Collaborative Research Centre 1182 at Kiel University honours renowned microbiologist from San Diego for his pioneering work in microbiome research
Yesterday, Wednesday 7 September, the Collaborative Research Centre (CRC) 1182 "Origin and Function of Metaorganisms" at Kiel University once again awarded its most important science prize, the Karl August Möbius Fellowship. After the ceremony had to be postponed due to Corona, the New Zealand-American microbiologist Professor Rob Knight from the University of California in San Diego (UCSD) was now able to accept the award in person in Kiel. Knight is one of the most influential personalities in microbiome research and regularly ranks in the world's top 100 most cited researchers of all scientific disciplines.
The internationally renowned scientist receives the 10,000 Euro Kiel award for his pioneering work in the field of microbiome research and his special achievements in understanding the interplay between the microbial colonisation of the body and human health. Knight, founding director of the Center for Microbiome Innovation at UCSD, is considered one of the world's foremost experts in the field of human microbiome research. During a ceremony at the Centre for Molecular Biosciences in Kiel, CRC 1182 spokesperson Professor Thomas Bosch presented the Möbius Award to Knight, who reported on current perspectives in the research field in his subsequent plenary lecture entitled "Pivoting microbiome research and resources to address the COVID-19 pandemic".
Mastermind of microbiome research
In recent years, Rob Knight has presented numerous research findings based on extensive genome sequencing studies that demonstrate fundamental differences in microbiome composition between healthy and sick people. Among other things, he has uncovered variations between the gut microbiomes of obese and lean people, shown that the human microbiome changes drastically depending on geographic origin, or that babies born by caesarean section show a deviating microbial population. Currently, Knight is exploring the links between the microbiome and COVID-19 and seeks to improve surveillance of new coronavirus variants. Overall, the microbiologist has played a decisive role in establishing microbiome research as a mainstay of modern life sciences and medicine.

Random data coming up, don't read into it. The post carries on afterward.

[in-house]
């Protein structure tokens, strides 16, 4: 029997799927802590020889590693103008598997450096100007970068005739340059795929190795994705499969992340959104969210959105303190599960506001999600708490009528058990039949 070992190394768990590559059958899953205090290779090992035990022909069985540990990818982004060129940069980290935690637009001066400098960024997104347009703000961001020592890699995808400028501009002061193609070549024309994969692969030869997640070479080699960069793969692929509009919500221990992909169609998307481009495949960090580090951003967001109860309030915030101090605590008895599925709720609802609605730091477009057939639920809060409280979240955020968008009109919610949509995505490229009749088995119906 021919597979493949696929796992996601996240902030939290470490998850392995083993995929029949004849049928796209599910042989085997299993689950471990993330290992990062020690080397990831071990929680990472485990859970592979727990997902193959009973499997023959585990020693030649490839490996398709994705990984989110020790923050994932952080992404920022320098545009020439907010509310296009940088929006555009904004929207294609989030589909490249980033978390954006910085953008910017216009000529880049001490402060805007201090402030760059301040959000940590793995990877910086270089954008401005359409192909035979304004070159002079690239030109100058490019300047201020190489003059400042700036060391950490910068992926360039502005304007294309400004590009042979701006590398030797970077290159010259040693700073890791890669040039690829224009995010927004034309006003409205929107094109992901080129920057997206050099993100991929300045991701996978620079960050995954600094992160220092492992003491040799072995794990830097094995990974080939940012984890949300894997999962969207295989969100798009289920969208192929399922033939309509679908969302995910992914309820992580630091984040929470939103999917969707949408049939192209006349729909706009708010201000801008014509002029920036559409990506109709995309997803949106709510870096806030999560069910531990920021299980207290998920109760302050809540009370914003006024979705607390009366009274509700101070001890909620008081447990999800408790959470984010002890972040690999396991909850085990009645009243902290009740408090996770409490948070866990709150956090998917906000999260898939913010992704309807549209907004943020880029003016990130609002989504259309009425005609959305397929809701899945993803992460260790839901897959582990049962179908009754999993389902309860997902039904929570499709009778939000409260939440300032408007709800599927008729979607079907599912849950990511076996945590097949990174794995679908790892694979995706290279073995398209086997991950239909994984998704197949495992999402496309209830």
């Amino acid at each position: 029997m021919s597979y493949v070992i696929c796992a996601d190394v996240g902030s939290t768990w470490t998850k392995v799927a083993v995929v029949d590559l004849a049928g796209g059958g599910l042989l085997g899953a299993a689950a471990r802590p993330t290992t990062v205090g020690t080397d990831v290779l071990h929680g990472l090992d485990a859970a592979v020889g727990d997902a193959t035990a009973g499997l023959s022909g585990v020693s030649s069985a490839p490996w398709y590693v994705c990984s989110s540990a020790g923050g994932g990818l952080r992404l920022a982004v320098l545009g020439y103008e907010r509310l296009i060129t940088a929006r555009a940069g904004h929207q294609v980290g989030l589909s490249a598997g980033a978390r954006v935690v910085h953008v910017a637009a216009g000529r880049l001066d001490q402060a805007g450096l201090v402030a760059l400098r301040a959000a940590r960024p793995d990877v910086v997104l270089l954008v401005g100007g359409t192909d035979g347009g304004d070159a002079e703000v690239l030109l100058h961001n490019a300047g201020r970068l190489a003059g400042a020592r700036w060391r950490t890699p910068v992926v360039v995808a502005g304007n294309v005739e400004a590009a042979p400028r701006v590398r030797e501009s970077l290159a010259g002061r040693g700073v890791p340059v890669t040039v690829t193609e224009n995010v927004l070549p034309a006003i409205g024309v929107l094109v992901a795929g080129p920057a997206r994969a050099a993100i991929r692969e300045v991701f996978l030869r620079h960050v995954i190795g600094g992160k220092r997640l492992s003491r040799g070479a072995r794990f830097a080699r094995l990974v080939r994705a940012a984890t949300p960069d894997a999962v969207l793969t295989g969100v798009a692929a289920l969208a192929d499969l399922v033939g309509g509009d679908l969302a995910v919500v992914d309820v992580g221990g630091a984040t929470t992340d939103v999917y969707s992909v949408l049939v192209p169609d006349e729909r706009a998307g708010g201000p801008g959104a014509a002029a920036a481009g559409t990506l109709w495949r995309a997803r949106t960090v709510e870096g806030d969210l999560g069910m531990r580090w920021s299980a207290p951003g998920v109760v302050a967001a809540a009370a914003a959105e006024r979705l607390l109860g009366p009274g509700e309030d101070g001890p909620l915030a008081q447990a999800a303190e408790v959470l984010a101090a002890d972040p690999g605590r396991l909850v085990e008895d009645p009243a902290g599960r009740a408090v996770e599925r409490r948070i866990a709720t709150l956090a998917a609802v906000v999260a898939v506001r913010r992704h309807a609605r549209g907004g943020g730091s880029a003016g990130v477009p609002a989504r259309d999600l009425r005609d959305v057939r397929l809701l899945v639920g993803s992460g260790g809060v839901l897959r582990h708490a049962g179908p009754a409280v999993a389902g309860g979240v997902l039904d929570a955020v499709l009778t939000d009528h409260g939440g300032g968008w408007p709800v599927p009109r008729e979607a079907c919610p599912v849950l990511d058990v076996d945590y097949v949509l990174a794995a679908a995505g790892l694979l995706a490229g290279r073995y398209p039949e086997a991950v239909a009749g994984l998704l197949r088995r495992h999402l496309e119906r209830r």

"Knight's work is exemplary in demonstrating the fundamental role that host-microbiome relationships play in human health. In an unprecedented scope, he has provided important insights into the influence of a wide variety of factors, for example from the environment, medicine or nutrition, on the composition and disruption of the human microbiome. For research into the causes of disease, his findings are invaluable and will help to treat or even cure environmental diseases in the future, such as diabetes, Crohn's disease or chronic inflammatory diseases," explains host Bosch from CRC 1182. "For our Collaborative Research Centre, Knight's scientific achievements are therefore of central importance and make him an especially deserving recipient of the Kiel Möbius Award," Bosch continues.
The microbiome and the Corona pandemic